I have not spoken to Sir Ian Wood—it might be unhelpful to ask him to revisit the review and interpret it back to the House—but it is worth noting that he has chaired the interim advisory panel of the Oil and Gas Authority, which is looking into the functions and preparation of the authority before it achieves its enhanced status, so he is very much involved in the process.

I fear that expanding that principle to cover decommissioning and carbon capture and storage specifically would create significant knock-on effects for other aspects of this Bill and the Infrastructure Act 2015, particularly the strategy to maximise economic recovery of United Kingdom petroleum. It would also have repercussions on at least the meetings-access powers and the dispute-resolution powers in the Bill by opening them up to a raft of additional industry activity. It would also cut across many of the amendments that we have tabled in relation to the information and samples powers, which I will discuss later, which clearly and specifically address CCS, rendering them of uncertain effect. I fear that by expanding the OGA’s remit to those new and significant areas of regulatory activity, we risk weakening the overall approach that the organisation can take towards supporting the industry for the short, medium and long term.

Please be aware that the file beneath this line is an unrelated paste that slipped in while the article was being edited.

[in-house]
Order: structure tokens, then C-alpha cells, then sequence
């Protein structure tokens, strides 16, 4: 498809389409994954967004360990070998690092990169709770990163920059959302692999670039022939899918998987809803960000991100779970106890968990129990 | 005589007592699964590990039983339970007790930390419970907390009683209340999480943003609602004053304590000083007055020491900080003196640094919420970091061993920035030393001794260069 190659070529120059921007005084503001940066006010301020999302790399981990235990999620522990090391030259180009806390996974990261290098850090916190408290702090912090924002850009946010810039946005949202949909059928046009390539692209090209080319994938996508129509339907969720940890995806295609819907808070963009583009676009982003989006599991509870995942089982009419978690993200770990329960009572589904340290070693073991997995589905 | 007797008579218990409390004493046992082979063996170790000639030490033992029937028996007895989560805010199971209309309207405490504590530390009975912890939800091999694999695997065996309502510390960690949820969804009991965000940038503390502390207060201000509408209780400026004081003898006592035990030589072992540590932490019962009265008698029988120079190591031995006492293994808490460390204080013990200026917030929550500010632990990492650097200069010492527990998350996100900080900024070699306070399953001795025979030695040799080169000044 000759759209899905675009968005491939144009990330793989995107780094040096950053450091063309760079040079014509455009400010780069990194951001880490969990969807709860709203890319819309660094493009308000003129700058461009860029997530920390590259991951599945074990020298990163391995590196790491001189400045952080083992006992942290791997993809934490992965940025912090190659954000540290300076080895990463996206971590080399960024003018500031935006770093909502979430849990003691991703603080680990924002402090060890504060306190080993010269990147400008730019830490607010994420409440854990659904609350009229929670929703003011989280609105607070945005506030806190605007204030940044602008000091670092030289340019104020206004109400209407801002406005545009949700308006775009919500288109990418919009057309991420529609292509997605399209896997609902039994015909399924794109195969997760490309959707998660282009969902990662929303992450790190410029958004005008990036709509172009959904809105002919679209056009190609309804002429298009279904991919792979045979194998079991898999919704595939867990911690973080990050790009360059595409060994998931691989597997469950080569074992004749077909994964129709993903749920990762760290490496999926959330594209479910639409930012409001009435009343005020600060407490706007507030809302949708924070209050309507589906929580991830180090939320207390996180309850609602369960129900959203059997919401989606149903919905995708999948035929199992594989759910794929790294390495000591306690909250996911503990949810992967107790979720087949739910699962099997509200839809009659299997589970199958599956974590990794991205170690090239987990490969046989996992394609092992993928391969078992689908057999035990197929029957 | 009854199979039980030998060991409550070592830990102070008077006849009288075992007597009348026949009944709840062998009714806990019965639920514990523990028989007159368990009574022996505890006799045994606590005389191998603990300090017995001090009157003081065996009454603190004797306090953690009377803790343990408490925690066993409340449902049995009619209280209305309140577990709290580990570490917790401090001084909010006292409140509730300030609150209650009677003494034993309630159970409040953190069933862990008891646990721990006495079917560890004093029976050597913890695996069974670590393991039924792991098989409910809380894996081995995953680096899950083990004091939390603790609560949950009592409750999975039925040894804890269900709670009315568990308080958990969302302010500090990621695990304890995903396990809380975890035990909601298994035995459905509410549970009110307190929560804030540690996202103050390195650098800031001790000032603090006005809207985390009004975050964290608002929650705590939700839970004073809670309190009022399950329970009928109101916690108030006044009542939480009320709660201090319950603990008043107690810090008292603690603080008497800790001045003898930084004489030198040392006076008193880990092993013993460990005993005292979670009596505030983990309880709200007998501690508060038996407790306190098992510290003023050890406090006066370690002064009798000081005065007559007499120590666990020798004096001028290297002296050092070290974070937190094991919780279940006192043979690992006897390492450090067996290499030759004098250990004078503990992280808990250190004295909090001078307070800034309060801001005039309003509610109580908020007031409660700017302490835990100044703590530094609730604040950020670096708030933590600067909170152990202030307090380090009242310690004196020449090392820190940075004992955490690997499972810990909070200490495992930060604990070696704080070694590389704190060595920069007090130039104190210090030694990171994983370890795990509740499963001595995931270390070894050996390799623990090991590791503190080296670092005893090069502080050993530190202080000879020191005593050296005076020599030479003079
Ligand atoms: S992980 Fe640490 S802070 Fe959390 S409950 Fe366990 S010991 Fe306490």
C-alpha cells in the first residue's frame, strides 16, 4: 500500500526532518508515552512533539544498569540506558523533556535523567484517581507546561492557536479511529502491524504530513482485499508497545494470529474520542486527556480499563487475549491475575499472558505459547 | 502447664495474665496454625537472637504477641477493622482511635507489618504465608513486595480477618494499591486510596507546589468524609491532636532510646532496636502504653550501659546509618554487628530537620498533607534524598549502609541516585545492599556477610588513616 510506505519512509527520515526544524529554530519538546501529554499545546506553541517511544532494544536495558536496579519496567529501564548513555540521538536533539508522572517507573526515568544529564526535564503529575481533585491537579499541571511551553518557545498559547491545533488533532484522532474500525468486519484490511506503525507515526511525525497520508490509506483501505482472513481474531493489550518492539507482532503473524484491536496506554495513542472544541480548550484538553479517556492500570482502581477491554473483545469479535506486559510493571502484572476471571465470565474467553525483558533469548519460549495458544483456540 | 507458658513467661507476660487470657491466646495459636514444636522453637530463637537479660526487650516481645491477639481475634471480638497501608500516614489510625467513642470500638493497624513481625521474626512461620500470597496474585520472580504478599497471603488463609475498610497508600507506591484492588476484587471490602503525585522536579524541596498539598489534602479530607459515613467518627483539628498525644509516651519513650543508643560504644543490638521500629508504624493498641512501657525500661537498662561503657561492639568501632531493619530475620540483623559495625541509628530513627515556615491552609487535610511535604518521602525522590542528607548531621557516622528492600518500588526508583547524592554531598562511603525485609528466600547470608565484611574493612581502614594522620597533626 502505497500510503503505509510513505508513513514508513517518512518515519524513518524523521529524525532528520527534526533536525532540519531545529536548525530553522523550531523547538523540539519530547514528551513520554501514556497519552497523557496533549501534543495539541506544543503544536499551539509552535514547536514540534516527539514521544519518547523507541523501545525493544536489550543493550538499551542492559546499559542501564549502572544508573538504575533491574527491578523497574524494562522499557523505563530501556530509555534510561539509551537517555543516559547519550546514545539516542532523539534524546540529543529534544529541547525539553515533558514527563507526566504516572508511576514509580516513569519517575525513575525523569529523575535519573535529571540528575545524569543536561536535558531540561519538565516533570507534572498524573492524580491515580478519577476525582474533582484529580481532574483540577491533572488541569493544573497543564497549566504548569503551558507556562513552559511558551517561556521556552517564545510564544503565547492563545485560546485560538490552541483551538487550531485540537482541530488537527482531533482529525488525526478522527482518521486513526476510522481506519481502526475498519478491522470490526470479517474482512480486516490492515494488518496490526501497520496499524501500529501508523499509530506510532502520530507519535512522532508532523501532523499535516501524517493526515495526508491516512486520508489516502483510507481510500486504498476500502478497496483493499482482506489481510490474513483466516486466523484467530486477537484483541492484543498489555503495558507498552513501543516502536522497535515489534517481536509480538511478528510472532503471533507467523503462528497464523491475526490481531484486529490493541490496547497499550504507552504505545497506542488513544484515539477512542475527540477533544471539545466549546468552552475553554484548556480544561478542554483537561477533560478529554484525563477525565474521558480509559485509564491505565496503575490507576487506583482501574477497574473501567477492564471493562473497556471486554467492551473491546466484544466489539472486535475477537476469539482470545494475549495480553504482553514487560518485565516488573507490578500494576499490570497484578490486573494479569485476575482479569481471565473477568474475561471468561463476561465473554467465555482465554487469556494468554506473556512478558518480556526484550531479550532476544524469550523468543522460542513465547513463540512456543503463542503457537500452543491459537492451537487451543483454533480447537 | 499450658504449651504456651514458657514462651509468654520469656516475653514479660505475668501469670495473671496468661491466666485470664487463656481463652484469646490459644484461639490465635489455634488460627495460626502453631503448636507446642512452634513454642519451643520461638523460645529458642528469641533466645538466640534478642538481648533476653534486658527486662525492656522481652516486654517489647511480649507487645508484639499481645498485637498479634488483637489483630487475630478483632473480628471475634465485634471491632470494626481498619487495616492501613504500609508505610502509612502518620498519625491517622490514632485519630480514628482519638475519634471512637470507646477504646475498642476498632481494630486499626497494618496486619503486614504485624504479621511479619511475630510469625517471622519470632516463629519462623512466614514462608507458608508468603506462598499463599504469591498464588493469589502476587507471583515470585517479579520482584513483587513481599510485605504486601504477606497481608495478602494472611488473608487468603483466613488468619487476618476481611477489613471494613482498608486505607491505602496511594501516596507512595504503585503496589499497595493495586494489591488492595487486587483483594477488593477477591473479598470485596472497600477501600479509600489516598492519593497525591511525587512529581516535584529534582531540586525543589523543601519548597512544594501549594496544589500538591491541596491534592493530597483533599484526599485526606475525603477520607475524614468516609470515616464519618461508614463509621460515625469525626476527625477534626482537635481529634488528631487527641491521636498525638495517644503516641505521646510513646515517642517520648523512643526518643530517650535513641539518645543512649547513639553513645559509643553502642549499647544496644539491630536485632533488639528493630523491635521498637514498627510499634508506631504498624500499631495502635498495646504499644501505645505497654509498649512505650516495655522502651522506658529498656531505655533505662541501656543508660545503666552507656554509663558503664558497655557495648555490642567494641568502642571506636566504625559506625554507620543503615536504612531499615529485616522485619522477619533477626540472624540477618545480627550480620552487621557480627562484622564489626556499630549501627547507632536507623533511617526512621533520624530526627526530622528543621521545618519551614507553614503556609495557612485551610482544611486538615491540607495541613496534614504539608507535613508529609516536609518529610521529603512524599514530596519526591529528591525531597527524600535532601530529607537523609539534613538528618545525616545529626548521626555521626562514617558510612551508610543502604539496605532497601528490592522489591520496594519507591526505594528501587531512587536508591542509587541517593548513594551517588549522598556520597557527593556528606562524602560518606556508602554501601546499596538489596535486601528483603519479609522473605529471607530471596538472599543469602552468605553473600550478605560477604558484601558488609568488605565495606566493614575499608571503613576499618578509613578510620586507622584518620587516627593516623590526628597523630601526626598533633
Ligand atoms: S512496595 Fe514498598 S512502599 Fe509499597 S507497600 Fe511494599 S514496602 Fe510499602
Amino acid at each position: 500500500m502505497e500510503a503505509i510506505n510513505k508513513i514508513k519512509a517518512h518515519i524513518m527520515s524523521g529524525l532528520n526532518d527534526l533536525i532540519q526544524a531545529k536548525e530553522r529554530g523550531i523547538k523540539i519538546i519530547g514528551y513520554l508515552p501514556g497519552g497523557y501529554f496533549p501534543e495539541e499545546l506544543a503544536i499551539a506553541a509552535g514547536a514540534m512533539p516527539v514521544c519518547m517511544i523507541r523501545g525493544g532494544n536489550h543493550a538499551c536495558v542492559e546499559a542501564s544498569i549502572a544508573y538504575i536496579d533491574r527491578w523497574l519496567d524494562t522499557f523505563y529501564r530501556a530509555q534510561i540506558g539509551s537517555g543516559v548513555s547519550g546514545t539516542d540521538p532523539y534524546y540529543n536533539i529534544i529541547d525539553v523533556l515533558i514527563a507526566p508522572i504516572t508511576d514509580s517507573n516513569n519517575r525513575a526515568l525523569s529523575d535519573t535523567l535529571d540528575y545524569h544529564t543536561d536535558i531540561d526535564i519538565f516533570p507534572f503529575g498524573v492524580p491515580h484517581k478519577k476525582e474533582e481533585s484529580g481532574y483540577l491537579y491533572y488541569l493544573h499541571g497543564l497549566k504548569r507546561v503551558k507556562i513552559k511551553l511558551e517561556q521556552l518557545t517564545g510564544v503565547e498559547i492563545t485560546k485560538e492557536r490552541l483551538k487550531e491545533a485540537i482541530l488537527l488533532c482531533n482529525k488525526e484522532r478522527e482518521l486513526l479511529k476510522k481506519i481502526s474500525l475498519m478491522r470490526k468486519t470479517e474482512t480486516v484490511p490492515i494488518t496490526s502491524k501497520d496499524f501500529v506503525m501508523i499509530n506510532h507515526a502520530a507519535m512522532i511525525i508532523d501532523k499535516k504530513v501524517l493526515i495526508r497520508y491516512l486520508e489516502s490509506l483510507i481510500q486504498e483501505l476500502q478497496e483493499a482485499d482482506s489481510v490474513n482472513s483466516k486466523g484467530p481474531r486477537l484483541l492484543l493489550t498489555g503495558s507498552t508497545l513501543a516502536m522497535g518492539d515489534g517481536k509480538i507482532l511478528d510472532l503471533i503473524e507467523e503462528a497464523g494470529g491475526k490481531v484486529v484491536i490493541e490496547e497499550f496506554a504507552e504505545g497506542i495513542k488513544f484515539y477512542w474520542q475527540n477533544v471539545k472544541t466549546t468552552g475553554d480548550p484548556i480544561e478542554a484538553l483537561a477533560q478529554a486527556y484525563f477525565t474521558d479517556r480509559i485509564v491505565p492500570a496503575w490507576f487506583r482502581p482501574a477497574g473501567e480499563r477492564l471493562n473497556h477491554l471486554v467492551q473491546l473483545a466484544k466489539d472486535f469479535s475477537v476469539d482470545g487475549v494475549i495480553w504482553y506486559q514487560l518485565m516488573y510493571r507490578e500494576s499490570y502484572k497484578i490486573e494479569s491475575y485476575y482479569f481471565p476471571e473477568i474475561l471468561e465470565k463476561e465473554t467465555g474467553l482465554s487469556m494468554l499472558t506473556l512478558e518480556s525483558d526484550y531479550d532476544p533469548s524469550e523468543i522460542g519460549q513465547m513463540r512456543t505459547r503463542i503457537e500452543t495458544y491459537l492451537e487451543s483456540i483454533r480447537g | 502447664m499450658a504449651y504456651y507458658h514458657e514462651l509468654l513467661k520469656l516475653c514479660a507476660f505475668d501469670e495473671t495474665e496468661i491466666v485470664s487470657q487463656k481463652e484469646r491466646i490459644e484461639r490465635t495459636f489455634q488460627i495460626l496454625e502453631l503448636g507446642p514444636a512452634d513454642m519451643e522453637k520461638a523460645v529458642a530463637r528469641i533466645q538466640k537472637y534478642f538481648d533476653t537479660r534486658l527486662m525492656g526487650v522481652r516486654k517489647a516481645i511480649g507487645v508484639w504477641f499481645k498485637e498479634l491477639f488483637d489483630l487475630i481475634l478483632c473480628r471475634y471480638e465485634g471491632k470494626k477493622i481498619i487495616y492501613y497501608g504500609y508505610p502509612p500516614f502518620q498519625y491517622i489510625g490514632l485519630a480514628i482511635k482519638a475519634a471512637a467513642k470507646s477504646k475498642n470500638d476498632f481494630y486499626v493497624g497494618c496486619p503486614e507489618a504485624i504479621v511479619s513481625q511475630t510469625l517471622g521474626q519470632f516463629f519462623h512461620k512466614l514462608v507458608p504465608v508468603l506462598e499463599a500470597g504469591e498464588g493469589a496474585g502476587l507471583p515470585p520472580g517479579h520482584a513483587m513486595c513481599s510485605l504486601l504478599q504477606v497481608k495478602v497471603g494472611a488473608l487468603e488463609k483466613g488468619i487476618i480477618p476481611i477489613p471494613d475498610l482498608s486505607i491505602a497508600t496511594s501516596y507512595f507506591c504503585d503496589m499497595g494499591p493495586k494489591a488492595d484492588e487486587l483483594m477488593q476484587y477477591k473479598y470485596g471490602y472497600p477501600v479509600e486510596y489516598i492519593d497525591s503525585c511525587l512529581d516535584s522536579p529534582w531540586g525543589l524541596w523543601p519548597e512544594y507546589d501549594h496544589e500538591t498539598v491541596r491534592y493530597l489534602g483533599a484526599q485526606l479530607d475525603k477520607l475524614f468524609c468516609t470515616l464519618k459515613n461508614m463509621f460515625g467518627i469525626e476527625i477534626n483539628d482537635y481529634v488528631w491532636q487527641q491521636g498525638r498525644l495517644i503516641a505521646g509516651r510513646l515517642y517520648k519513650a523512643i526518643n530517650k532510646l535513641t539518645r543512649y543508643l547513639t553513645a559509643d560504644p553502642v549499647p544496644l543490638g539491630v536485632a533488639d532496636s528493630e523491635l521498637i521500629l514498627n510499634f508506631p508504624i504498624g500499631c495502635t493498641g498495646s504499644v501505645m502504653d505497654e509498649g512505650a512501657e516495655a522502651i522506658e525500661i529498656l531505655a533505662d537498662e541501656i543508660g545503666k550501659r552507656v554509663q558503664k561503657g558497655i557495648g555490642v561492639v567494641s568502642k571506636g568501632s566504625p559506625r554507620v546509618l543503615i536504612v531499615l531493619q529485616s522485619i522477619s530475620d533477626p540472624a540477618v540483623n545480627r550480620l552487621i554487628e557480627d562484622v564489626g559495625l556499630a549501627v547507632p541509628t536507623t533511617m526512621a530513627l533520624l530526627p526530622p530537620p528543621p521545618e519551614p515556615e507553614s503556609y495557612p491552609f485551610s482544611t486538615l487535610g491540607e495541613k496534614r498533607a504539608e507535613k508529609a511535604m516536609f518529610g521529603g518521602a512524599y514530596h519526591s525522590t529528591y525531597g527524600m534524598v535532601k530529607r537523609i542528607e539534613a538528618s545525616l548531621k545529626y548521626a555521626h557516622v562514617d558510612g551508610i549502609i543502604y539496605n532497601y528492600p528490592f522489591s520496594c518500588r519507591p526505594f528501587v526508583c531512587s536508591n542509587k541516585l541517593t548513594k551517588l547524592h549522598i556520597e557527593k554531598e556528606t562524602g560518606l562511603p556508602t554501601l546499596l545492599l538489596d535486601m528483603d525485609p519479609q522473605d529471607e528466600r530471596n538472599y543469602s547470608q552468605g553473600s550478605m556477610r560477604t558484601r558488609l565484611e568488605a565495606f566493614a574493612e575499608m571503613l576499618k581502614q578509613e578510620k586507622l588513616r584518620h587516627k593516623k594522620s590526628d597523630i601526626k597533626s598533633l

Clearly, the oil and gas industry is facing major challenges, but it is an industry which remains critical to the United Kingdom economy by satisfying just over half of the United Kingdom’s oil and gas demand and supporting approximately 350,000 jobs. We will still need significant oil and gas supplies over the next decades while we decarbonise and transition to a low-carbon economy.